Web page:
November 27, 2013 | By Scott Converse | Back to blog

Why do firms see delays in getting projects completed even when they have high-performing project managers and project management offices? Why do we see projects completed on time when there are few projects in the organization’s pipeline, but as we add more projects to the pipeline we see slowdowns? Why do those slowdowns become enormous as the pipeline fills and reaches maximum capacity? 

In part one of this article, those exact questions were examined and understood using the research performed by John Little back in the 1960s. Little’s Law and the field of queuing theory helps to explain the delays in any system that has a constrained pipeline, whether the pipeline is related to projects, the amount of work in progress in a manufacturing facility, the flow of traffic on a beltline, or the wait we experience at the grocery store checkout. Let’s explore how queue theory can help the manager with project pipeline delays.

As capacity utilization reaches 100% in a pipeline, delays become enormous. Three variables contribute greatly to capacity utilization; once we understand these variables, we can build pipeline solutions that lessen their effects. Pipeline capacity utilization (we’ll call it C) is made up of three variables: 

  • A: arrival rates of new projects that enter the pipeline
  • S: service and completion rates for projects that are in the pipeline
  • N: the number or amount of resources (mostly staff) available to work on projects in the pipeline  

C = A/(S x N)

From this equation, we can see that lowering arrival rates helps, and increasing service rates or resources can also help. Here’s a quick list of solutions the firm can implement to help manage the pipeline and reduce delays:

  • Develop a project selection process that only allows projects important to the organization into the pipeline. Choosing projects that match your organizational goals is as strategic as developing the firm’s strategic plan and objectives. 
  • Look at your list of active projects and remove those from the pipeline that are more tactical or operational. These “keeping the lights on” activities are important, but should be managed as a separate pool of projects.
  • Require toll-gate reviews of projects in the pipeline every eight weeks or less, and when a review identifies a project that is no longer valuable to the organization, remove it from the pipeline and reallocate the vital staff resources to other projects.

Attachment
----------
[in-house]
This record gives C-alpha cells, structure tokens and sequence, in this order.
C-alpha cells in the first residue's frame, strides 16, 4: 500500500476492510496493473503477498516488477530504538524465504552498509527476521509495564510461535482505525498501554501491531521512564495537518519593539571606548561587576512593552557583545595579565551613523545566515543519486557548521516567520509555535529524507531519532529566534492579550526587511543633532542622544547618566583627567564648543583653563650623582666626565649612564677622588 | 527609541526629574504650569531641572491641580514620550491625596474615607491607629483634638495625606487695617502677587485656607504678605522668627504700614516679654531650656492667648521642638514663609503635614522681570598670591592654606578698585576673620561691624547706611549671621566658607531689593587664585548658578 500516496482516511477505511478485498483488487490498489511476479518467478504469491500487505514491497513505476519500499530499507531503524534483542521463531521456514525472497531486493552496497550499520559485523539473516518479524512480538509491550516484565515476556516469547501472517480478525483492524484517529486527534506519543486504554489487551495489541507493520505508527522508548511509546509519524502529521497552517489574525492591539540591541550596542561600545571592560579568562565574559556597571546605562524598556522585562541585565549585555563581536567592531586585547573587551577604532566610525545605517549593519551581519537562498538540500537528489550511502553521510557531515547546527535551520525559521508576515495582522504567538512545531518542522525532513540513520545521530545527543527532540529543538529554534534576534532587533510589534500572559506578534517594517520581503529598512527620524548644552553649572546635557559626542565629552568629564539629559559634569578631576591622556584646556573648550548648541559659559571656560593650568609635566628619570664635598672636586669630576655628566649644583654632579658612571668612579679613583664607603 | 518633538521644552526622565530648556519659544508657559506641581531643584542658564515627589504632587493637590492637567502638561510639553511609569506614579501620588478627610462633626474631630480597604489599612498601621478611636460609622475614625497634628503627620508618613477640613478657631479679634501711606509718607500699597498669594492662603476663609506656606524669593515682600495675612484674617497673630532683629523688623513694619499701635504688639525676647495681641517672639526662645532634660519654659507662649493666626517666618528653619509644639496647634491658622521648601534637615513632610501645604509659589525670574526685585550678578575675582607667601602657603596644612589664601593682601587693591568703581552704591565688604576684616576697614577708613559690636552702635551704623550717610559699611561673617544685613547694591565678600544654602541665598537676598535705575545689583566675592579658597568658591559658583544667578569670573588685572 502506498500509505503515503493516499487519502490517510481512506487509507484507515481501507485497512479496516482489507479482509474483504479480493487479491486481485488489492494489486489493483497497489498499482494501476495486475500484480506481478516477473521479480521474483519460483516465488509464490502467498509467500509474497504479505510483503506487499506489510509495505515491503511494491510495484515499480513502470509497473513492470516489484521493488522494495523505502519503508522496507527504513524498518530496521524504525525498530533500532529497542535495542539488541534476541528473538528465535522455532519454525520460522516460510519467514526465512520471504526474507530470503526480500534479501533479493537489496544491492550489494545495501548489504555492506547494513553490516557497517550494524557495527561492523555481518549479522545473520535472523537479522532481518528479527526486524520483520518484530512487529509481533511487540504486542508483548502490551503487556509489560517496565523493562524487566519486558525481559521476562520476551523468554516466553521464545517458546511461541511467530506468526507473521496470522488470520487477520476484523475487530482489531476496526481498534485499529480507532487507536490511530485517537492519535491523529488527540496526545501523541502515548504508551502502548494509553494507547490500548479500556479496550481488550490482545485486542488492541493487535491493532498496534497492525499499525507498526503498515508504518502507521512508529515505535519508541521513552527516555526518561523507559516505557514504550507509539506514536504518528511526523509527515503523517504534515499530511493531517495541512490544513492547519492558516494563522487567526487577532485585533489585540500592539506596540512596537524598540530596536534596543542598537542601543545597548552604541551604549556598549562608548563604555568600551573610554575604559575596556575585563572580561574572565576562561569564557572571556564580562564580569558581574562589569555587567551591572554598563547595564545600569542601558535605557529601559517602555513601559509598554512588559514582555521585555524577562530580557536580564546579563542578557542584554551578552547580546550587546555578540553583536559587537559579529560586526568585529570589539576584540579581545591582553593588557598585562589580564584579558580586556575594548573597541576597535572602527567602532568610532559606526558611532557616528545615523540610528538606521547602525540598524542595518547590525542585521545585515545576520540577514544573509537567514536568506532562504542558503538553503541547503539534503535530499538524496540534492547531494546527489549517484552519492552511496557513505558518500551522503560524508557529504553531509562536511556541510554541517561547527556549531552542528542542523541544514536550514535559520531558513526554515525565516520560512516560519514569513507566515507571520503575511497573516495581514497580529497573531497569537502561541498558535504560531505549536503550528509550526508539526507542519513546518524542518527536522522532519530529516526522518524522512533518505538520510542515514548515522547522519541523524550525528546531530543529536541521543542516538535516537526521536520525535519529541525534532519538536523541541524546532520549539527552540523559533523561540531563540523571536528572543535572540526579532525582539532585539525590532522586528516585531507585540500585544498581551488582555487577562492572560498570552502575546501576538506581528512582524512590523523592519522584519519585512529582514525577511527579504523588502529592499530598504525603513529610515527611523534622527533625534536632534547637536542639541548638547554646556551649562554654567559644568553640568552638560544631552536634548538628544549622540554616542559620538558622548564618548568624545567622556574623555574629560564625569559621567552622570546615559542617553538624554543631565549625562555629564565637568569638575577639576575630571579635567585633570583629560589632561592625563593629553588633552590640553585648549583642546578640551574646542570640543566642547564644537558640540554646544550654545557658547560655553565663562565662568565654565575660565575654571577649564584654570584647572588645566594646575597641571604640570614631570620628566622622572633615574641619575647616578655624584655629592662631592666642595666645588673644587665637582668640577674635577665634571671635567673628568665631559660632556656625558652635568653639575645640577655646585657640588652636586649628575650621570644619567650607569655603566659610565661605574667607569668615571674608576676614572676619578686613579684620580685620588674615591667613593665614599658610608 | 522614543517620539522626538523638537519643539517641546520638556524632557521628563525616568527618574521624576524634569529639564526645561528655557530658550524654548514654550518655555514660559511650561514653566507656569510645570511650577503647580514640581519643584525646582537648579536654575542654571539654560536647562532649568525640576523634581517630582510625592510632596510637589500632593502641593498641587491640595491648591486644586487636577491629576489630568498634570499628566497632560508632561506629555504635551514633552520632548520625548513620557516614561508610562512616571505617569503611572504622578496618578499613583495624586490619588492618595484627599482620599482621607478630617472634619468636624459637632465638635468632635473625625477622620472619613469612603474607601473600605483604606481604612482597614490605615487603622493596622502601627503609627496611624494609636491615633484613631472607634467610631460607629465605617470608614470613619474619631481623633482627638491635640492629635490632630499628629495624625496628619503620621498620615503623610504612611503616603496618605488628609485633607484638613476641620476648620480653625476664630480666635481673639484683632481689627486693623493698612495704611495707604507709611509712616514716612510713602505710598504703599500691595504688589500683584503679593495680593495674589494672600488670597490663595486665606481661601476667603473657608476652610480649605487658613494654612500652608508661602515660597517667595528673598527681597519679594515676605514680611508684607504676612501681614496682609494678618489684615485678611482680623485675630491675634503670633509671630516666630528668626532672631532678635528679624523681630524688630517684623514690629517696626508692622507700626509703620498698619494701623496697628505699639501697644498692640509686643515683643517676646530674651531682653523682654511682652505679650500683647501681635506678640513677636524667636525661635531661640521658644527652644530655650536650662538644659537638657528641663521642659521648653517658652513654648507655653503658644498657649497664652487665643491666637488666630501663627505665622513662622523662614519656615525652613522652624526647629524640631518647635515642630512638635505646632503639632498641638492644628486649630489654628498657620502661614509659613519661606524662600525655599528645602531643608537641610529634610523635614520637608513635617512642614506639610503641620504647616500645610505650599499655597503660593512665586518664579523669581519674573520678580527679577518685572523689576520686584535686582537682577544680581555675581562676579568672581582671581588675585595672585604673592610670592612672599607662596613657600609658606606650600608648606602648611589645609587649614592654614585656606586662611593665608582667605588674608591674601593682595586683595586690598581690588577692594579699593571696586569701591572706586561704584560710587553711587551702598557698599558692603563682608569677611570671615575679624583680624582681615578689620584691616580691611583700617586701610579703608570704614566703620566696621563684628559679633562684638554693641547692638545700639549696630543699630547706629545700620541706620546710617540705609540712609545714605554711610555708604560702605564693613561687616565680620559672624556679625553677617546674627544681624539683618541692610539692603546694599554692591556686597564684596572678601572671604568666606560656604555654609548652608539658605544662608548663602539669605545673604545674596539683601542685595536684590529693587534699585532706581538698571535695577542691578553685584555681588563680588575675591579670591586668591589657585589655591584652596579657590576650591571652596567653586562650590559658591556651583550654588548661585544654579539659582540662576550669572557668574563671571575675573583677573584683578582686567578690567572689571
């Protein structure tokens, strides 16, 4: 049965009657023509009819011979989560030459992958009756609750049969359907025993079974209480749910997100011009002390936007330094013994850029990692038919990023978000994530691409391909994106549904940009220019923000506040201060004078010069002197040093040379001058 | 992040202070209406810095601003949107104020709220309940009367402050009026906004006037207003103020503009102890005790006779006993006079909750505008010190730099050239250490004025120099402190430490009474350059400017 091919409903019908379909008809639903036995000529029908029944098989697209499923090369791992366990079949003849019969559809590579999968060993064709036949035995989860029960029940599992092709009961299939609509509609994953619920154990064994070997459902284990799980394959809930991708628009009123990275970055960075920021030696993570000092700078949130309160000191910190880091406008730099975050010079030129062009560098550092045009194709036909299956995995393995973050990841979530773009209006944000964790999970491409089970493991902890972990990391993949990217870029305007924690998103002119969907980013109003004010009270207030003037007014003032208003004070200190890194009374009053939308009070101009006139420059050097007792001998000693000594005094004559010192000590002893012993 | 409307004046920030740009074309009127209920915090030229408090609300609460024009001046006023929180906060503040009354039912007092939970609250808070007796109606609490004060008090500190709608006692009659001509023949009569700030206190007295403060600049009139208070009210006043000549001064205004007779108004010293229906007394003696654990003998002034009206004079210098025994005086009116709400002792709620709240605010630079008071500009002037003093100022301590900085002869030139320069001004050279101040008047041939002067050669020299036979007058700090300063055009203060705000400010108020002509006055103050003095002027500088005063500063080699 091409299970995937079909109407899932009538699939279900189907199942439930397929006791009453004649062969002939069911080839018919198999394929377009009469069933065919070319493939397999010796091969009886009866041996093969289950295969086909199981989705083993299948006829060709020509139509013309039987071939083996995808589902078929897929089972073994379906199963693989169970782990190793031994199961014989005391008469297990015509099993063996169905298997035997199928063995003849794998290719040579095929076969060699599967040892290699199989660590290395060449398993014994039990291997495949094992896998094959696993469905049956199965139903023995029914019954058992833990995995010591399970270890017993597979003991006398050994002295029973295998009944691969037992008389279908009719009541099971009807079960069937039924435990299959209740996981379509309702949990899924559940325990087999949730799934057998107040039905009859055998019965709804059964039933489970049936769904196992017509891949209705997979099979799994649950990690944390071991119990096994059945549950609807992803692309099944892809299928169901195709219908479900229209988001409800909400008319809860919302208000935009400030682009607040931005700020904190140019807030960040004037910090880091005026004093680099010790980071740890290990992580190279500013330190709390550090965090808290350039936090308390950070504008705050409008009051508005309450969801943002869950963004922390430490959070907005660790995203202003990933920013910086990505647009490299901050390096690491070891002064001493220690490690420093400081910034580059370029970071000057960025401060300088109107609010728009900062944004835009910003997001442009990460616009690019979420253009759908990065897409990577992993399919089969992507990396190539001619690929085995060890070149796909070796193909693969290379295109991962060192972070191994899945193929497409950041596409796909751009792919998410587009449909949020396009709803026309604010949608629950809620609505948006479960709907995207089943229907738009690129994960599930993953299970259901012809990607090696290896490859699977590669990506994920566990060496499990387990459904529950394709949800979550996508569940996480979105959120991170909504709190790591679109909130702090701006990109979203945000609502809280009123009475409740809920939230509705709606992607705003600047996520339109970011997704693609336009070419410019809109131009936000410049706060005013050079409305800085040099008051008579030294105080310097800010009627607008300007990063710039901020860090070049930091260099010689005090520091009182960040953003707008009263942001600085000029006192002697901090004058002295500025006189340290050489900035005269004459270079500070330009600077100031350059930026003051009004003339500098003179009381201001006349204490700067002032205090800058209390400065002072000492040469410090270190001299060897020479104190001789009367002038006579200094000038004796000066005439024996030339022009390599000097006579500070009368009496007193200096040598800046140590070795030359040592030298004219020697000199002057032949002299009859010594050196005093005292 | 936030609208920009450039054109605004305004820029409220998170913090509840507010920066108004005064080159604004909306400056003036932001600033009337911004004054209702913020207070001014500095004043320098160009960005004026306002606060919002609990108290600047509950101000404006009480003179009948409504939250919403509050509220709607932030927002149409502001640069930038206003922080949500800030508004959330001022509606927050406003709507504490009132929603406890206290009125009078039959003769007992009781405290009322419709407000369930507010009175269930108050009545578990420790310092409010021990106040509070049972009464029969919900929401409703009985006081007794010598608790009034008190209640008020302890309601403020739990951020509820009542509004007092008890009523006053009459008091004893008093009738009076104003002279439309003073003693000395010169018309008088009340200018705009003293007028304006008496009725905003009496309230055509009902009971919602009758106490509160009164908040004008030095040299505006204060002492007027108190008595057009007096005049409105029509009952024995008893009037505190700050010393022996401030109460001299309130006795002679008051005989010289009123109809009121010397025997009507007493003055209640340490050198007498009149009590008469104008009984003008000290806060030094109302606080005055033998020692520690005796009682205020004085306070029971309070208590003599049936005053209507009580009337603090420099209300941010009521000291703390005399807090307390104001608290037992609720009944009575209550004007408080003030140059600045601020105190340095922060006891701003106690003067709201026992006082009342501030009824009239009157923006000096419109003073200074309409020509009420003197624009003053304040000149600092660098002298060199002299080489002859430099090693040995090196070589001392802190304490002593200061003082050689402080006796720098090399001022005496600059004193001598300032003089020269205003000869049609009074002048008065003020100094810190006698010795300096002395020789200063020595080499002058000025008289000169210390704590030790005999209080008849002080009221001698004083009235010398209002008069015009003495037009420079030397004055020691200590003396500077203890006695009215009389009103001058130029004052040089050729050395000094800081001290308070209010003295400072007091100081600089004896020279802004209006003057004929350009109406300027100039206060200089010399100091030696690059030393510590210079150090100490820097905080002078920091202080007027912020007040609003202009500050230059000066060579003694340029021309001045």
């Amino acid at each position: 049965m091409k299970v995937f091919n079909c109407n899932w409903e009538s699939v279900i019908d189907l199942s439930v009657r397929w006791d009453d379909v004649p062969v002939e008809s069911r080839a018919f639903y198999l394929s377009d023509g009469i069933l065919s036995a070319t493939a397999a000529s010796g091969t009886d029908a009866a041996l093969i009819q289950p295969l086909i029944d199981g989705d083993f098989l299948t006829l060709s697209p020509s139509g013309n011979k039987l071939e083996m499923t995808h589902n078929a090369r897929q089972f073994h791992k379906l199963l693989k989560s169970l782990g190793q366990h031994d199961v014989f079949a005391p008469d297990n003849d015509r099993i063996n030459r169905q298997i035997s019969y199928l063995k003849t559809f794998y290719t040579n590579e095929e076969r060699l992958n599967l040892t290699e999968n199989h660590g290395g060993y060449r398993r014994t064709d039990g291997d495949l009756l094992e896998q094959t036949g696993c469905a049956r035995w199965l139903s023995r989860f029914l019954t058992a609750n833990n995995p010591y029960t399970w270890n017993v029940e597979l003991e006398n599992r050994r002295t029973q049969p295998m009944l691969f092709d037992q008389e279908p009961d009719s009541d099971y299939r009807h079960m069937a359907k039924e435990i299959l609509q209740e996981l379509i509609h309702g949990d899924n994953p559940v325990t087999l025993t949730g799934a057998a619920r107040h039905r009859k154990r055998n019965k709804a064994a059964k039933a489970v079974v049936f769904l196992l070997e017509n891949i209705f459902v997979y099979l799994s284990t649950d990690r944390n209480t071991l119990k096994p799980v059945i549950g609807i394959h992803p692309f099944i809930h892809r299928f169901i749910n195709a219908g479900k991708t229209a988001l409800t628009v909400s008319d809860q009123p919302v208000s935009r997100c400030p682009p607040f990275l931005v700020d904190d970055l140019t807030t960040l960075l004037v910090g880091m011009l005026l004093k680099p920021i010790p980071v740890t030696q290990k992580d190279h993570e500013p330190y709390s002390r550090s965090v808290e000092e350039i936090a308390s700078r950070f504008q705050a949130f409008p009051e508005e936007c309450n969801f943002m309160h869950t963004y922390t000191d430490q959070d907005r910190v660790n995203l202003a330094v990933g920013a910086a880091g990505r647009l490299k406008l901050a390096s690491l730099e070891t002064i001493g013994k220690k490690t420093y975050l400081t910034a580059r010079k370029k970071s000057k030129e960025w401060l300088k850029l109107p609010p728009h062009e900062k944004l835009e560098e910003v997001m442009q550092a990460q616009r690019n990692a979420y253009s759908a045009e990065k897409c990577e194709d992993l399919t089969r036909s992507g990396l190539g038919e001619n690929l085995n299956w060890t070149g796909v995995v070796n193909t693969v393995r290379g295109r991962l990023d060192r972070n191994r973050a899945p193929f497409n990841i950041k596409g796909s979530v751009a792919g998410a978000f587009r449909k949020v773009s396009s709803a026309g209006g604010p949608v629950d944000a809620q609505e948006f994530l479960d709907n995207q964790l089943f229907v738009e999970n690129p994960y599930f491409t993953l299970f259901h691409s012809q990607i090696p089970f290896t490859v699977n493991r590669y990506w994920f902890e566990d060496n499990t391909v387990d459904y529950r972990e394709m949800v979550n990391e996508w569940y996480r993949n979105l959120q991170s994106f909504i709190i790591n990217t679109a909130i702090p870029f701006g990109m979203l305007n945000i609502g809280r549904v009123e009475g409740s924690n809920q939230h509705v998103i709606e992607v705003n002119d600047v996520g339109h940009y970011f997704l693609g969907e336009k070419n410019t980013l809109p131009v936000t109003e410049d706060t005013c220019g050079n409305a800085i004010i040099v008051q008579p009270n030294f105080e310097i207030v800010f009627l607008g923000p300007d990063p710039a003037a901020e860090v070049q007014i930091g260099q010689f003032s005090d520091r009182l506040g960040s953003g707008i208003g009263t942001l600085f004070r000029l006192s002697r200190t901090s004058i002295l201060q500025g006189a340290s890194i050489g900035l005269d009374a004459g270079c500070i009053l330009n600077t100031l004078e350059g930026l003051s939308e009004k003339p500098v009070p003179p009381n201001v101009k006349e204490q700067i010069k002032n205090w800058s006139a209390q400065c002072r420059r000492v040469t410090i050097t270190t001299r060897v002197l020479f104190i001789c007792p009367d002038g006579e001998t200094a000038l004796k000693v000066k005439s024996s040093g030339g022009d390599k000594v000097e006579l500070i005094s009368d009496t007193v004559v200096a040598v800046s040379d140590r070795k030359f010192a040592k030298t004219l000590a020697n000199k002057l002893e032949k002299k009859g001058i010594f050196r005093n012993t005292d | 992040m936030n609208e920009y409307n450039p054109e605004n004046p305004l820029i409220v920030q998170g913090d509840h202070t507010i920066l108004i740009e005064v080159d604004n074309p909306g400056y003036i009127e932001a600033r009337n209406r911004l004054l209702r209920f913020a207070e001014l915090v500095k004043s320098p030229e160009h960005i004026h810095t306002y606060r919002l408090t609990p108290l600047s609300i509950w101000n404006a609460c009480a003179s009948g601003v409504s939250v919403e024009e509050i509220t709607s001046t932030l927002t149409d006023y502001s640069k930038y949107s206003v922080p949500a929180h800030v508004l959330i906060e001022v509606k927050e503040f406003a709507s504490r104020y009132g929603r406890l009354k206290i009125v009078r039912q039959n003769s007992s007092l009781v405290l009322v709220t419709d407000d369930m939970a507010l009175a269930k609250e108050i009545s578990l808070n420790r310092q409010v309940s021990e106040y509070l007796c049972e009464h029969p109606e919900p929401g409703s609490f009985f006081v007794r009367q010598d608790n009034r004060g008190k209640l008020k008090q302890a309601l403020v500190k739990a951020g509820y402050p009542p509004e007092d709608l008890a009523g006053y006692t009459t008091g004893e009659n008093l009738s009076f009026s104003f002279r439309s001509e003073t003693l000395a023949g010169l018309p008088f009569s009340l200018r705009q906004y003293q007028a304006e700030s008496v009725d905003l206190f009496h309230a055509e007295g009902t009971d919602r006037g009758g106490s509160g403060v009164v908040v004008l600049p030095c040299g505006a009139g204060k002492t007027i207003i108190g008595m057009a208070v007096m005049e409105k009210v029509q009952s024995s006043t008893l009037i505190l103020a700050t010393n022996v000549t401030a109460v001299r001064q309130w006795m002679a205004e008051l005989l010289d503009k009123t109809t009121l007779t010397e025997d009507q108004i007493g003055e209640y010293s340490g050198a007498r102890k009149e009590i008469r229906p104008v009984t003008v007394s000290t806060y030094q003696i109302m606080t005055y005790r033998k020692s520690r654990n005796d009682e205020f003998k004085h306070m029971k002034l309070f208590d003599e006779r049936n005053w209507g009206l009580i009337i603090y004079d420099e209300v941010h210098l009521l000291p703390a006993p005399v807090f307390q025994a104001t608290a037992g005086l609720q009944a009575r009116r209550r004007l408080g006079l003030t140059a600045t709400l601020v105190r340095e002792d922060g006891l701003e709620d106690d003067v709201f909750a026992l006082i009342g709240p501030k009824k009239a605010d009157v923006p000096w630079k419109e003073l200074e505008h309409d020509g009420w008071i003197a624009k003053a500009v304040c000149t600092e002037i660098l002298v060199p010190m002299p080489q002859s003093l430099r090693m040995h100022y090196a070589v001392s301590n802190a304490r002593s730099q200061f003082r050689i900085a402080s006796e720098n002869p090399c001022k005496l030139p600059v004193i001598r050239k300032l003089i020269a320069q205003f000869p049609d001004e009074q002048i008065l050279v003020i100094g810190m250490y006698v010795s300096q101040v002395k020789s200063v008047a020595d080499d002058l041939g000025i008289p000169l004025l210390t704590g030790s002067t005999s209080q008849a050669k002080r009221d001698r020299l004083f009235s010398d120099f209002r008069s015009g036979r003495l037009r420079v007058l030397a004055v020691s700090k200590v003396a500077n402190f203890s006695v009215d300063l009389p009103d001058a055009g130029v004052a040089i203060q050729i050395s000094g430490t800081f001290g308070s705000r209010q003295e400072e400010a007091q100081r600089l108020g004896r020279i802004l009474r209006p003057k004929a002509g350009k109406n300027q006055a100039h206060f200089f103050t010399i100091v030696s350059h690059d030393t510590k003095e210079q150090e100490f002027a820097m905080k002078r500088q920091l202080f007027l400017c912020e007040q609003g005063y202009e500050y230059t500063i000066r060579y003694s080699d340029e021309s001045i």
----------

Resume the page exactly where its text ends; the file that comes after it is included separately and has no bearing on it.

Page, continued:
• Continuously improve and standardize the project management process. The firm’s set of project tools, templates, and methods should be reviewed every time a project is completed and improved for future projects. Large projects shouldn’t use the same tools and techniques as small projects; highly uncertain or unknown projects shouldn’t use the same tools as well-understood and scoped projects.
  • Raise the tide of project management awareness in the organization. Not everyone in the firm needs to be a project manager, but because project activity is typically performed by cross-functional teams, increasing the competency of project participants (as well as the leaders choosing projects) will help increase service rates.
  • Each period, calculate the total number of person hours available for project work in the firm. Compare this to the total number of estimated hours for the projects in the pipeline. As the staff resources available gets closer to the estimate of what’s needed, consider adding staff resources or outsourcing activities to balance the need.

Just like any complex problem, there are many more variables that affect pipeline performance beyond the three listed. However, just like any complex problem, focusing on the variable that contributes the most to performance can create cascading positive effects. When your project pipeline performs well, the entire organization reaps the benefits.


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